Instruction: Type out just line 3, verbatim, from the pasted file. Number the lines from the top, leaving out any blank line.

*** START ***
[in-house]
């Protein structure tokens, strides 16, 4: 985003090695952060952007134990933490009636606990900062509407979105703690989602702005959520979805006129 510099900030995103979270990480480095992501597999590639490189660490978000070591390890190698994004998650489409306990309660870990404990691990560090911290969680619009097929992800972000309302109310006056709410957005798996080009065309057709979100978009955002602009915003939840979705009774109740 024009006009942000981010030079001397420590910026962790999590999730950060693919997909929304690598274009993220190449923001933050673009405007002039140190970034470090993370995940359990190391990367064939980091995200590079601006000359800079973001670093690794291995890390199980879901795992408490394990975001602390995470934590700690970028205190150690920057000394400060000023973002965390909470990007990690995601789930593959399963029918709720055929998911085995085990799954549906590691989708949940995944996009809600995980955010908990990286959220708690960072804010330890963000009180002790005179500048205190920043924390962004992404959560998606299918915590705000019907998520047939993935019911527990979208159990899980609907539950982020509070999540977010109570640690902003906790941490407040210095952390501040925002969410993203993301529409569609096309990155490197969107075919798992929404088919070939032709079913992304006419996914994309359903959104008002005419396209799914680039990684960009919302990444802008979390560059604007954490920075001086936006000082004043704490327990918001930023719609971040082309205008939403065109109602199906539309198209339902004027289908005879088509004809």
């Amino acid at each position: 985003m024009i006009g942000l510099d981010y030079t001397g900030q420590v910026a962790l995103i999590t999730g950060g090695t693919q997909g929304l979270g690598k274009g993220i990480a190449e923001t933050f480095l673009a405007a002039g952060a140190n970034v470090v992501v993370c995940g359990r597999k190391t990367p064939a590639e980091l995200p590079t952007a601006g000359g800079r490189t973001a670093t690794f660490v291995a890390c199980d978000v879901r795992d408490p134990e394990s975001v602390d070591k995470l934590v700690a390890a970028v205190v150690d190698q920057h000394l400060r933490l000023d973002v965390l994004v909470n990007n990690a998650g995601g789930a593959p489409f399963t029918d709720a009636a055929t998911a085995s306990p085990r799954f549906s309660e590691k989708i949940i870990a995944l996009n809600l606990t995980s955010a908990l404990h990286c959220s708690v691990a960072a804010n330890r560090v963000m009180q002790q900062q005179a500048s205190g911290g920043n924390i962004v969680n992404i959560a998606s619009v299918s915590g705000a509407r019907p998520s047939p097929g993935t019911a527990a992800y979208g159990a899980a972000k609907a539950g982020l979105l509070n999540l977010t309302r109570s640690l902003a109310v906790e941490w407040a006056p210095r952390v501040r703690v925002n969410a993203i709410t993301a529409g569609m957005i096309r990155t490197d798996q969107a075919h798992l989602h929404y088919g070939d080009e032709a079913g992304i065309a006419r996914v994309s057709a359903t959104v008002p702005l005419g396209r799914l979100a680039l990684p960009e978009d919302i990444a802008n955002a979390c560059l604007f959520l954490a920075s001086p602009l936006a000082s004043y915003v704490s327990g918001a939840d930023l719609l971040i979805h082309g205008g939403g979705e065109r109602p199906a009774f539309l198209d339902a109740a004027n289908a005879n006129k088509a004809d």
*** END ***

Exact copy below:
């Amino acid at each position: 985003m024009i006009g942000l510099d981010y030079t001397g900030q420590v910026a962790l995103i999590t999730g950060g090695t693919q997909g929304l979270g690598k274009g993220i990480a190449e923001t933050f480095l673009a405007a002039g952060a140190n970034v470090v992501v993370c995940g359990r597999k190391t990367p064939a590639e980091l995200p590079t952007a601006g000359g800079r490189t973001a670093t690794f660490v291995a890390c199980d978000v879901r795992d408490p134990e394990s975001v602390d070591k995470l934590v700690a390890a970028v205190v150690d190698q920057h000394l400060r933490l000023d973002v965390l994004v909470n990007n990690a998650g995601g789930a593959p489409f399963t029918d709720a009636a055929t998911a085995s306990p085990r799954f549906s309660e590691k989708i949940i870990a995944l996009n809600l606990t995980s955010a908990l404990h990286c959220s708690v691990a960072a804010n330890r560090v963000m009180q002790q900062q005179a500048s205190g911290g920043n924390i962004v969680n992404i959560a998606s619009v299918s915590g705000a509407r019907p998520s047939p097929g993935t019911a527990a992800y979208g159990a899980a972000k609907a539950g982020l979105l509070n999540l977010t309302r109570s640690l902003a109310v906790e941490w407040a006056p210095r952390v501040r703690v925002n969410a993203i709410t993301a529409g569609m957005i096309r990155t490197d798996q969107a075919h798992l989602h929404y088919g070939d080009e032709a079913g992304i065309a006419r996914v994309s057709a359903t959104v008002p702005l005419g396209r799914l979100a680039l990684p960009e978009d919302i990444a802008n955002a979390c560059l604007f959520l954490a920075s001086p602009l936006a000082s004043y915003v704490s327990g918001a939840d930023l719609l971040i979805h082309g205008g939403g979705e065109r109602p199906a009774f539309l198209d339902a109740a004027n289908a005879n006129k088509a004809d």